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Pancreatic cancer is one of the most aggressive cancers and in recent decades there has been an increase in its frequency. It is more common in men than women and is observed mainly in elderly patients over 60 years old. It is the fourth leading cause of death from cancer.


The exact etiology is not entirely known. Smoking and consumption of various foods such as animal fat, animal protein and grilled meat are to blame. There are also a number of hereditary diseases that are associated with pancreatic cancer and make up 10% of cases. Such diseases that predispose to the development of pancreatic cancer are hereditary pancreatitis, cystic fibrosis, familial breast cancer and familial pancreatic cancer.


Pancreatic adenocarcinoma is the most common form of pancreatic cancer and accounts for 85% of cases. Rare forms are cystadenocarcinoma and tumors of the endocrine part of the pancreas. In 2/3 of the cases it is located in the head of the pancreas and the rest concerns the body and the tail of the organ.


Pancreatic cancer metastasizes hematogenously mainly to the liver and lungs and more rarely to other organs (bones, adrenal glands), endogenously to the peripheral lymph nodes and then to tissues in the peritoneum and adjacent organs.


In most cases the diagnosis of pancreatic cancer is delayed and this is because the symptoms are often atypical and progress slowly. Pancreatic head cancer usually presents with weight loss, obstructive jaundice, deep epigastric pain and vomiting. Cancer of the body and tail of the pancreas usually gives delayed symptoms, mainly epigastric and loin pain, weight loss and very rarely jaundice. For these reasons at the time of diagnosis it is often inoperable.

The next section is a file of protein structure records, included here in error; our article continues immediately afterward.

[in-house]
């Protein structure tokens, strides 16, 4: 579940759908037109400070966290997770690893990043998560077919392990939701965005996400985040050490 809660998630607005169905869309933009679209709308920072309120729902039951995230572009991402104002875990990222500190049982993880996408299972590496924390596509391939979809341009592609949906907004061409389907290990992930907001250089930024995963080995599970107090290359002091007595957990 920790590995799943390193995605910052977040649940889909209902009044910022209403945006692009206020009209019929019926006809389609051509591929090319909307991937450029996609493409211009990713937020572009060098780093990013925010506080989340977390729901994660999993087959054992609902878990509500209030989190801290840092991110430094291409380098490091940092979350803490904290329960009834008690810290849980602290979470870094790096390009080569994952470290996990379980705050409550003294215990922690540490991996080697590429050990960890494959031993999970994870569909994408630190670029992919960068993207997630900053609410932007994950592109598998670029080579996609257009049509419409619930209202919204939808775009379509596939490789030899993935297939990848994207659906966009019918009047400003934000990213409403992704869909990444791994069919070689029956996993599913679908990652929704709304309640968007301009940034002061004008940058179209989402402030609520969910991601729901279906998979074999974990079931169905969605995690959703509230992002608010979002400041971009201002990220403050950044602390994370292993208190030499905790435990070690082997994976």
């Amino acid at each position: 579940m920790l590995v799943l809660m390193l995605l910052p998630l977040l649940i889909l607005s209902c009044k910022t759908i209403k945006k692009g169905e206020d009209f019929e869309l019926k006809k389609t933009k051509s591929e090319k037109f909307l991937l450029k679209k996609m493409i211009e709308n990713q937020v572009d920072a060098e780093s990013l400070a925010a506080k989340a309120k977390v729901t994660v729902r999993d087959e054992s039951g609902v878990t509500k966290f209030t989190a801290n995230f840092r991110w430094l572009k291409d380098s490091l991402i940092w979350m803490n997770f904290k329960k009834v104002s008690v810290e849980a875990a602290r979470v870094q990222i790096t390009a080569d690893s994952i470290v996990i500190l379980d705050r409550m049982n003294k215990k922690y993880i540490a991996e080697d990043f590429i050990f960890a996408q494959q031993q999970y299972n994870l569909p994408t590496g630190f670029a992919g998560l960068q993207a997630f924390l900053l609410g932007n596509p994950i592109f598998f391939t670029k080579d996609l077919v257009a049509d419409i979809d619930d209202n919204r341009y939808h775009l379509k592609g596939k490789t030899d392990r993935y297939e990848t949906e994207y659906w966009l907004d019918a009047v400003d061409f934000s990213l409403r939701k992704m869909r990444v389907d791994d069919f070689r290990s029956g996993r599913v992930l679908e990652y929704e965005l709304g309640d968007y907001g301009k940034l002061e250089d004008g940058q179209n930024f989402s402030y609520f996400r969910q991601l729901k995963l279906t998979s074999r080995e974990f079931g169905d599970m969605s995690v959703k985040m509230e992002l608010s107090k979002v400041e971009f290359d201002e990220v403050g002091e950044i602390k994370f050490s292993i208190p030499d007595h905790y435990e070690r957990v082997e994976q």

In pancreatic cancer in the blood serum is usually detected elevated cancer index CA 19-9. There are many imaging methods for its diagnosis: sonarography, CT (computed tomography) and spiral CT, CT angiography, MRI (magnetic resonance imaging), MRCP, ERCP (endoscopic retrograde cholangiopancreatography), PET (positron emission tomography), endoscopic ultasound, guided with computed tomography or endoscopic ultrasound biopsy (FNA). The above tests help not only the diagnosis but also to decide whether the tumor is resectable (vascular infiltration, metastases to the liver and lungs). Diagnostic laparoscopy is often used for this purpose.


In cases where the cancer is resectable, the treatment of choice is the surgical treatment (pancreatoduodenectomy-Whipple) which has very good results. Complementary chemotherapy is often required.